I have this script to divide a file over a 100000 or even more in 50000 lines.

   echo $1 $2|awk '{d=$1;}                             
   BEGIN {a=1;b=0}                                     
      { f=d"0"a;                                       
        while ((getline x<d)>0)                        
          { print x>>f".txt"                           
            if (b++>=50000)                            
  END {print "Terminado ... ! "}'                      

if [ -f $1 ]; then                                     
        desc $1 $2                                     

When I execute it I got this error message:

sh-3.2$ parte.sh pa.txt                                 
: command not found                                     
'/parte.sh: line 2: syntax error near unexpected token `
'/parte.sh: line 2: `desc()                             

Can anyone help to solve it?

  • How do you execute this? source script_name ? You probably need to add #!/bin/bash if your script is executable – Anthon Oct 22 '13 at 21:24
  • 1
    The script is fine. However split -l 50000 pa.txt pa is much easier. If you want to keep the pa01.txt format, run this next: let c=1; for i in pa??; do mv $i $(printf "pa%02d.txt" $c); let c++; done – forcefsck Oct 22 '13 at 21:38
  • 4
    Sounds like classic carriage return issue (lines ended with CRLF instead of LF as if written for Microsoft OSes). – Stéphane Chazelas Oct 22 '13 at 22:12

The first error message is : command not found rather than the usual format bash: SOMECOMMAND: command not found. This indicates that something fishy is going on.

What is going on is that your script contains carriage return characters at the end of some lines. Under Windows, a newline is represented by the two-character sequence CR,LF (carriage return followed by line feed). Under all Unix flavors, a newline is represented by the character LF only. Bash sees a line like SOMECOMMAND␍ were is a CR character, which it parses as a call to the command called SOMECOMMAND␍. Since there is no such command, bash displays its usual error message.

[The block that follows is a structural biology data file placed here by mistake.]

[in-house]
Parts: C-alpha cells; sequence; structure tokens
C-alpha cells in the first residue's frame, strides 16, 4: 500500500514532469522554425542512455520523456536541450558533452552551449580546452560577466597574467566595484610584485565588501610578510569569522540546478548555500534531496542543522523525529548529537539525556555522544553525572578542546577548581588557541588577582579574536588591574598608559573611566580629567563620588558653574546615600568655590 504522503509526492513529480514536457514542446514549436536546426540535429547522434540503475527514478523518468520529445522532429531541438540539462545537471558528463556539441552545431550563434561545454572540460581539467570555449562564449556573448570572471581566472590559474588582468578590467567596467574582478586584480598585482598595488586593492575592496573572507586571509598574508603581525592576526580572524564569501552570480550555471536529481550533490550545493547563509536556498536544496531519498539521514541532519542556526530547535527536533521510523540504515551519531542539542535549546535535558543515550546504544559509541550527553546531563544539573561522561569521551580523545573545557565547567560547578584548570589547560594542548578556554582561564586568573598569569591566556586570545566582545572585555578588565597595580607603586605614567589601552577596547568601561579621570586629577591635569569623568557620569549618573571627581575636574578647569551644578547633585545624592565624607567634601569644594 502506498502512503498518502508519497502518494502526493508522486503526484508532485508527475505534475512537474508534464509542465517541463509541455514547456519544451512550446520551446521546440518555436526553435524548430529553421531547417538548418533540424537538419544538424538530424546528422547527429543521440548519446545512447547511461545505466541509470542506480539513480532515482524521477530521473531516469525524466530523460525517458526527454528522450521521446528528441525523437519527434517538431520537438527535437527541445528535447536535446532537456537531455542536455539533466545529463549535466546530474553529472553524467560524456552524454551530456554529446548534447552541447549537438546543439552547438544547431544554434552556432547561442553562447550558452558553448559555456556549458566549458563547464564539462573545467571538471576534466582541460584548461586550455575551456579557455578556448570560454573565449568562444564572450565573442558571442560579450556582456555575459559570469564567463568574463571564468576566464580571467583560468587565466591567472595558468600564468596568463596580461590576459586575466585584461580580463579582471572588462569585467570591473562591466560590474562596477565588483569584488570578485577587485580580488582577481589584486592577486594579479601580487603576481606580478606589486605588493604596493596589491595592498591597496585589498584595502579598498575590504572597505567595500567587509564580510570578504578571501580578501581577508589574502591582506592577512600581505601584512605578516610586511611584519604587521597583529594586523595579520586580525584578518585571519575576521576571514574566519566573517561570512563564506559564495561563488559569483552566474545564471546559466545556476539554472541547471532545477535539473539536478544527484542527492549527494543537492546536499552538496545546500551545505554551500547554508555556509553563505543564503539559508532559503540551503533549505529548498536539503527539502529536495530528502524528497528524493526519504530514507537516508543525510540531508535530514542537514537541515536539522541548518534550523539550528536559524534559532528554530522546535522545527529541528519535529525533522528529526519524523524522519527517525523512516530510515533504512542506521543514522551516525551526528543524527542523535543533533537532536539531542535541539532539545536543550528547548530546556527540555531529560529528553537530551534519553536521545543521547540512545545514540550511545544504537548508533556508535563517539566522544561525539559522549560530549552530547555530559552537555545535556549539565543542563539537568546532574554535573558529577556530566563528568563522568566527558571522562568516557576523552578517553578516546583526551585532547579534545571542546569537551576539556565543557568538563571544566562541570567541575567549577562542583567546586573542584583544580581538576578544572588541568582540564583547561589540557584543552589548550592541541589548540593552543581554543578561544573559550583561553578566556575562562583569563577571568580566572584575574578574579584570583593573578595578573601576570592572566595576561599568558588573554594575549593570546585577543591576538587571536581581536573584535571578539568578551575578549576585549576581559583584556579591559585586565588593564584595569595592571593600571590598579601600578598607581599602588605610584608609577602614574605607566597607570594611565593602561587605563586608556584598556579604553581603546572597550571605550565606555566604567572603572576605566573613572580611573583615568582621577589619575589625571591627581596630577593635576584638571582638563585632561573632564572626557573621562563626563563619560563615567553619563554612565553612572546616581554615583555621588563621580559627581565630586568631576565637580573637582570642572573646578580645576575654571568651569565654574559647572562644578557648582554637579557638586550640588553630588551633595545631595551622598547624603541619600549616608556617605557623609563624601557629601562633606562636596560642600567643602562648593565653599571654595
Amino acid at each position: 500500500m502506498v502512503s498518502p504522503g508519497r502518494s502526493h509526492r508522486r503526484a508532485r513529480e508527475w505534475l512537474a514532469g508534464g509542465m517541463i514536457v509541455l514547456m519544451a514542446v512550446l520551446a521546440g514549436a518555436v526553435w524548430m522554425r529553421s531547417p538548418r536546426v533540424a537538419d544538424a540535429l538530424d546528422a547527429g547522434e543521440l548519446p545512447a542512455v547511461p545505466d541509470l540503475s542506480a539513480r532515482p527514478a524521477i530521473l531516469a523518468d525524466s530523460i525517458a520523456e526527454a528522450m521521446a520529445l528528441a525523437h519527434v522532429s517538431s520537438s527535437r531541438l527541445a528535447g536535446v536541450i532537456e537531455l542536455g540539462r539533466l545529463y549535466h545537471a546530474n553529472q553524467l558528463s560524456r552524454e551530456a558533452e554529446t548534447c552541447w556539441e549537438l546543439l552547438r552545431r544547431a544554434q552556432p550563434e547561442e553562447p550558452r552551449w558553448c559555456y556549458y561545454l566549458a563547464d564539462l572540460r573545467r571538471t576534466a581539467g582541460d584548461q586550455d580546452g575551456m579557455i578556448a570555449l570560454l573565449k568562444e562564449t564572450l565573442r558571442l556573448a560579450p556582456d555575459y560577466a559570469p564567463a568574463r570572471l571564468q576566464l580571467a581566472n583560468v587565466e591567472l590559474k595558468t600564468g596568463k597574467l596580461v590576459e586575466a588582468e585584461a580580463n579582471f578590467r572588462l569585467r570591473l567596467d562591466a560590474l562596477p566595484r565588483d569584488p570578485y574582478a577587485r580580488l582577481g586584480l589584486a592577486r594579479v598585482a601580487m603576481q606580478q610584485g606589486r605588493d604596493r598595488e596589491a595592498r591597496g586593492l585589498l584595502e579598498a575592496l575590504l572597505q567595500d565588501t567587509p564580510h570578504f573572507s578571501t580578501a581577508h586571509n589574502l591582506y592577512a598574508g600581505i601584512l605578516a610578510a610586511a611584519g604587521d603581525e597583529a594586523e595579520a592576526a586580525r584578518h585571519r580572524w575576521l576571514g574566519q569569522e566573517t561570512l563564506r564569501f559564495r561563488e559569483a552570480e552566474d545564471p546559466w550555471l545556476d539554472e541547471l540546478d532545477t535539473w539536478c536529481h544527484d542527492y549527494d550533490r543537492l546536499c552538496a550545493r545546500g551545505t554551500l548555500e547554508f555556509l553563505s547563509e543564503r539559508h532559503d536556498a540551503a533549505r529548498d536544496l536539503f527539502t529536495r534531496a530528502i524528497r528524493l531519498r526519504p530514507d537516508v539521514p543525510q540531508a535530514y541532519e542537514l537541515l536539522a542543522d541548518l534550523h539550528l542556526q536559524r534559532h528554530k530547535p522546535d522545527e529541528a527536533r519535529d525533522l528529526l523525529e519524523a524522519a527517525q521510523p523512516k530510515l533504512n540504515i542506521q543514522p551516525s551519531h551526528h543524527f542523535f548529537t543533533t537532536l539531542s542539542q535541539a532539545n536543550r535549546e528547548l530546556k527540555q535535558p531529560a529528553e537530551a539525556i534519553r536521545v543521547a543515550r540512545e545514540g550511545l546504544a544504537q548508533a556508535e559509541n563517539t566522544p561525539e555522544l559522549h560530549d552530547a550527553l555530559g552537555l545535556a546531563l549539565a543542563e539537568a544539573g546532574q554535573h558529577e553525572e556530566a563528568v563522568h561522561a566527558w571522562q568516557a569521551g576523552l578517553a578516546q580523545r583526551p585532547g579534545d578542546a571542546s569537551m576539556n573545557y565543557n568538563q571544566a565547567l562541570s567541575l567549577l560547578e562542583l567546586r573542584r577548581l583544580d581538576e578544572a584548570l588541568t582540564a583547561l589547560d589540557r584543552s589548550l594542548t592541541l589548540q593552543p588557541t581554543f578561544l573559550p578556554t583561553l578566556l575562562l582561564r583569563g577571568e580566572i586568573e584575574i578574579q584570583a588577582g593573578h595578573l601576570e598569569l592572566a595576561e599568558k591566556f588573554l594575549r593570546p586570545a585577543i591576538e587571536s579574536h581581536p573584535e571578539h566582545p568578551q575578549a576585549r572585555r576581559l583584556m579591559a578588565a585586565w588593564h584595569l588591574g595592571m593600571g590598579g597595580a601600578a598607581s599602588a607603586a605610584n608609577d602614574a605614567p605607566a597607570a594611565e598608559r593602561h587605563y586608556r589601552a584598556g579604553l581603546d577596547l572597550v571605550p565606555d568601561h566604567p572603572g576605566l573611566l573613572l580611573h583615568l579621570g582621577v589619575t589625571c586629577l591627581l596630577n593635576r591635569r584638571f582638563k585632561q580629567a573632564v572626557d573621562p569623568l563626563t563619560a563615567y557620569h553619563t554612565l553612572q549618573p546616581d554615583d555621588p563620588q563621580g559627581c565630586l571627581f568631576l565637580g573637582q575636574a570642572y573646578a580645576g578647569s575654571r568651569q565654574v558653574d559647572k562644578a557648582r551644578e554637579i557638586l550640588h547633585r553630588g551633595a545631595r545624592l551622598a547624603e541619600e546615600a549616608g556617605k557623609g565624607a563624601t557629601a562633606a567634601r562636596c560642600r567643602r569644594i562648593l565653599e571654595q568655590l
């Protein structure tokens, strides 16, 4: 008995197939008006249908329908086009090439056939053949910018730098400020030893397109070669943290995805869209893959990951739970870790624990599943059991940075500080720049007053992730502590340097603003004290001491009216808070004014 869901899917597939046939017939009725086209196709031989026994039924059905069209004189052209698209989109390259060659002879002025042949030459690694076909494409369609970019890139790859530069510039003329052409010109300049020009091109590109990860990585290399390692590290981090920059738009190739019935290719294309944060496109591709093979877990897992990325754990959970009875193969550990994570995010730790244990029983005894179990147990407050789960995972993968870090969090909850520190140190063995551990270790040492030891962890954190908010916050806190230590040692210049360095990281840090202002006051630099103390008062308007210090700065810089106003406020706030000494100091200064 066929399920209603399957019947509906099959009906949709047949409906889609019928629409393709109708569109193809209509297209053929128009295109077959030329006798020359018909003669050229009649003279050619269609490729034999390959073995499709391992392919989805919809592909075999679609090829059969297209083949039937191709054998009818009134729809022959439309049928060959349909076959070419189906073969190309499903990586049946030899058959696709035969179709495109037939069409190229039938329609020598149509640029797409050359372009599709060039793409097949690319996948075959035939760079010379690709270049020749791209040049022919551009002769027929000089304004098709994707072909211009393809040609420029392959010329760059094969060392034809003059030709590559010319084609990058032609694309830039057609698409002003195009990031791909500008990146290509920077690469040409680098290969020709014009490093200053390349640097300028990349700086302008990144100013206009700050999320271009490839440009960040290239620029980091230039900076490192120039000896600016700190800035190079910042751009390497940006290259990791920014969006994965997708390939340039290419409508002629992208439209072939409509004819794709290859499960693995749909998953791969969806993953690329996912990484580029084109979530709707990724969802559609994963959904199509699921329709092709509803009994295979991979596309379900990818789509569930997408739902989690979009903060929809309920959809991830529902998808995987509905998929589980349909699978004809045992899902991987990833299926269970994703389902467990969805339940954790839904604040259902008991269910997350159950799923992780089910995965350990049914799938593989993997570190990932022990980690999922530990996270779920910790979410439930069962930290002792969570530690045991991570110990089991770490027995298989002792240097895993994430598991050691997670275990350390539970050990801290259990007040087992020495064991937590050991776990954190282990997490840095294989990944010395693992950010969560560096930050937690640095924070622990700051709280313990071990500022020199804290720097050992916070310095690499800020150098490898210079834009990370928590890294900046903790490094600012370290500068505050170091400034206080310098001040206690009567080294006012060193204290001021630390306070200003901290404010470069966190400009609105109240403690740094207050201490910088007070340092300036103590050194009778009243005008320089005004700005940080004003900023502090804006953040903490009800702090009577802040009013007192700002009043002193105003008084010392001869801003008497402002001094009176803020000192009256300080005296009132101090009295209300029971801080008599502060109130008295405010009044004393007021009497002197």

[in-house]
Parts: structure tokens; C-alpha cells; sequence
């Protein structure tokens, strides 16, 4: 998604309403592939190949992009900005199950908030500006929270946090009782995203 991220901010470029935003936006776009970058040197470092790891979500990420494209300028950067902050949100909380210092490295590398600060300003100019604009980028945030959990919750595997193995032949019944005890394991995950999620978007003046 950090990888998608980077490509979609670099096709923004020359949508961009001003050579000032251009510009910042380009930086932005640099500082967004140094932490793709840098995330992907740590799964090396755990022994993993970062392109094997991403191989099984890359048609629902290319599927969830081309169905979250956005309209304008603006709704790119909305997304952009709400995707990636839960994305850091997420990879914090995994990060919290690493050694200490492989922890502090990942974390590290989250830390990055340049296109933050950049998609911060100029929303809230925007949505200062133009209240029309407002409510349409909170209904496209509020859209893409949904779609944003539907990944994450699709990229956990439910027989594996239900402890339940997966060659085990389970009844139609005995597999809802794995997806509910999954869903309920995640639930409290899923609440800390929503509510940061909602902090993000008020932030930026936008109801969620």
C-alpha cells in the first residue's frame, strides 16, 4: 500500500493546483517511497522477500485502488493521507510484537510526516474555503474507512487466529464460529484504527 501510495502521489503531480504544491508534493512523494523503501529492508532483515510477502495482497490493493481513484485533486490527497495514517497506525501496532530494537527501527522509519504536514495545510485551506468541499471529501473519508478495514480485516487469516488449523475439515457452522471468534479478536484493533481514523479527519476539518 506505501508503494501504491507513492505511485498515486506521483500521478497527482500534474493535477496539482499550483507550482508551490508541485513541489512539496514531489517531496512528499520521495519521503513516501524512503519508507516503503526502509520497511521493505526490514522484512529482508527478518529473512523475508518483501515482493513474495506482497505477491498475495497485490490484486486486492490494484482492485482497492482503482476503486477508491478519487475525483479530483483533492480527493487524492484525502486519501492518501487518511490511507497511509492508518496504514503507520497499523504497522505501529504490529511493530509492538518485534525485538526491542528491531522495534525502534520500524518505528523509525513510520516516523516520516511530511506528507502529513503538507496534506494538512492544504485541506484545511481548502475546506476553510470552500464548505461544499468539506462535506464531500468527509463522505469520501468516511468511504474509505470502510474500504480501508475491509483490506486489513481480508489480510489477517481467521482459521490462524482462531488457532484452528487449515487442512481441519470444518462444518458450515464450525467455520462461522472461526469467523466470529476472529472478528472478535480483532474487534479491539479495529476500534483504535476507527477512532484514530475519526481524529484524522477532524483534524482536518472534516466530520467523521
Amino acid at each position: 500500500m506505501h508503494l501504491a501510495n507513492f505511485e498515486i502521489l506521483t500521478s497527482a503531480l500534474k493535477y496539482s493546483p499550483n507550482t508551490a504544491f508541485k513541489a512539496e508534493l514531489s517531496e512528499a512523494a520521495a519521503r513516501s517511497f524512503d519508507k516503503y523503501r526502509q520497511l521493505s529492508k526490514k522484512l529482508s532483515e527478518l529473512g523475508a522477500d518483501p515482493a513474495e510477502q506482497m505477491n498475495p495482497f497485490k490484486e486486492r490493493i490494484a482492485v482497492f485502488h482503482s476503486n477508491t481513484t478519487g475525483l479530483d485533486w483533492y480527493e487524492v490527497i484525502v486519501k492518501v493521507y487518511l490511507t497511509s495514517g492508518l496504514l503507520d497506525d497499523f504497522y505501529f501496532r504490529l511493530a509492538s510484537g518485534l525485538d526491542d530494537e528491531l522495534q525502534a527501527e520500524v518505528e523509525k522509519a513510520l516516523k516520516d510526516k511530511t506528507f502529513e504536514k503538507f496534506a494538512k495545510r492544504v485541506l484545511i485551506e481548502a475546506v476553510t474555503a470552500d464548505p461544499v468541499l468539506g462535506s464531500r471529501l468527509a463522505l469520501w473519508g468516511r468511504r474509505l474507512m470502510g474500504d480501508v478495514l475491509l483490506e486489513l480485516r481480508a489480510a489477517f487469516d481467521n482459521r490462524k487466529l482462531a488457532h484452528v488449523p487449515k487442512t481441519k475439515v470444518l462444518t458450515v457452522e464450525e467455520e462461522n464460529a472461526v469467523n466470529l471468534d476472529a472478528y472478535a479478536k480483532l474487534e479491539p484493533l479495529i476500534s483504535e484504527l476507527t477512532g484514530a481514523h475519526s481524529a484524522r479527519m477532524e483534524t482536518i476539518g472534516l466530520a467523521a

In the terminal, the control character CR moves the cursor back to the beginning of the line. So the rest of the message overwrites the command name.

The fix is not to use a Windows editor to edit shell scripts, or to configure your editor not to put CR characters in shell scripts.

To convert an existing file in place under Linux or Cygwin from Windows line endings to Unix line endings, you can use the following command. It works even if the original file has mixed Windows and Unix line endings.

sed -i -e 's/\r$//' parte.sh
| improve this answer | |

Use split(1), e.g. split --lines=50000 pa.txt (or set your own prefix). Probably much, much faster than poor awk.

   Output  fixed-size  pieces of INPUT to PREFIXaa, PREFIXab, ...; default
   size is 1000 lines, and default PREFIX is `x'.  With no INPUT, or  when
   INPUT is -, read standard input.
| improve this answer | |

If this is an sh script, it looks like the error is in your function definition.


Should be:

function desc {

Script example:

function desc {
echo Hi
echo Starting
echo Ending

| improve this answer | |
  • Have you tried? The way it is works fine. – Kevin Oct 22 '13 at 21:53
  • I tried it under an old version of Red Hat Cygwin and the very first thing I changed included the old function definition method and the shebang. Shell script functions should be declared "function_name()". However, I assumed the OPs error might have something to do with an old or non-compliant shell along with missing the shebang. The next error the exact same script had was "awk: cmd. line:10: (FILENAME=- FNR=1) fatal: expression for ``<' redirection has null string value``" In some of the answers above why not use unix2dos? I thought that was standard with Cygwin. – tamarintech Oct 24 '13 at 14:30

Your Answer

By clicking “Post Your Answer”, you agree to our terms of service, privacy policy and cookie policy

Not the answer you're looking for? Browse other questions tagged or ask your own question.